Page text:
I am most of the way though Jared Diamond's Collapse (Not as good as Guns, Germs, and Steel, but very much worth reading. Actually let me rephrase that, I strongly recommend it, and it should be required reading for any interested in the impact of the environment on human civillization.
Because I have been reading it I have been sensitized to deforestation.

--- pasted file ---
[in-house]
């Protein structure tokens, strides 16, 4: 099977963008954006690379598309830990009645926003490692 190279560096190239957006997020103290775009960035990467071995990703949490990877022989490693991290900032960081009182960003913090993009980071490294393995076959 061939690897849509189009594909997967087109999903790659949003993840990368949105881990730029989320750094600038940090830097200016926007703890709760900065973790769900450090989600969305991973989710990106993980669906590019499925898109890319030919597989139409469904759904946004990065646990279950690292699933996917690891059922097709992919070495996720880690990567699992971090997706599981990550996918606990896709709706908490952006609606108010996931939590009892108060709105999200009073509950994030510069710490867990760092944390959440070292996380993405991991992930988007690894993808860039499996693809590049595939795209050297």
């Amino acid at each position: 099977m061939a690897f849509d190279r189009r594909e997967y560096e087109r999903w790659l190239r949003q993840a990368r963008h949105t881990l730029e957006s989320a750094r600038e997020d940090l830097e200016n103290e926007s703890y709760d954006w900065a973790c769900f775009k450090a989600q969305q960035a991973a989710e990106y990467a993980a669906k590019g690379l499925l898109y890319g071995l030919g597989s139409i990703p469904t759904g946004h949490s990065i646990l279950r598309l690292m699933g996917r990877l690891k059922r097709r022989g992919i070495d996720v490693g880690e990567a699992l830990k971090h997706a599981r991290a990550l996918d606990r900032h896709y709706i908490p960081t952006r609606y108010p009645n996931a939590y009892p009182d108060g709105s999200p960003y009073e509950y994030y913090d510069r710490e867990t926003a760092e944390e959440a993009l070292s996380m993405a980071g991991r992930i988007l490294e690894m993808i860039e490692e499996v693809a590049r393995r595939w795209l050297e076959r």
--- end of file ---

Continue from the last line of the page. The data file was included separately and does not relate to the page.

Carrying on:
Before the outbreak of war in 1979, Afghanistan was famous for its unspoiled woodlands filled with wildlife. An unbroken belt of natural pistachio forest stretched across the north, giant 300-year-old cedars filled the mountain valleys of the east, and even the arid hills of the south were well-timbered. Twenty-five years of war later, the extent of the country's environmental disaster is becoming frighteningly clear. In 1977 satellite imaging found 55 per cent of Badghis Province was covered with woodlands. Now almost nothing shows up. Desperate villagers stripped the mountainsides bare of trees to survive and, with no government authority to stop them, warlords found lumbering high-value trees such as walnut and cedar almost as profitable as the drugs trade. Forestry experts believe the country has suffered an environmental disaster that has hardly been noticed by the outside world but is grimly apparent to villagers who are increasingly seeing their livelihoods destroyed by desertification. The forests of the north - once famous throughout Asia for the pistachios they produced for export - have almost disappeared. Sayed Bahram Saeedi, director of forestry at the agricultural ministry, estimates that half of Afghanistan's forestlands have been destroyed during the last 25 years of war and drought. In the east the figure may be higher than 70 per cent. With government authority non-existent in many areas, the rape of the forests continues unchecked, and may even have been stepped up in the past three years as the end of fighting made it easier for timber mafias to operate. Along the Pakistan border, huge areas of forest have been levelled. High-quality wood is exported to Pakistan's carpenters, who turn it into furniture for export to the Gulf. The rest is sold as firewood in Afghanistan - the dusty road from the border town of Khost to Kabul is constantly choked with convoys of trucks filled with wood.(Link)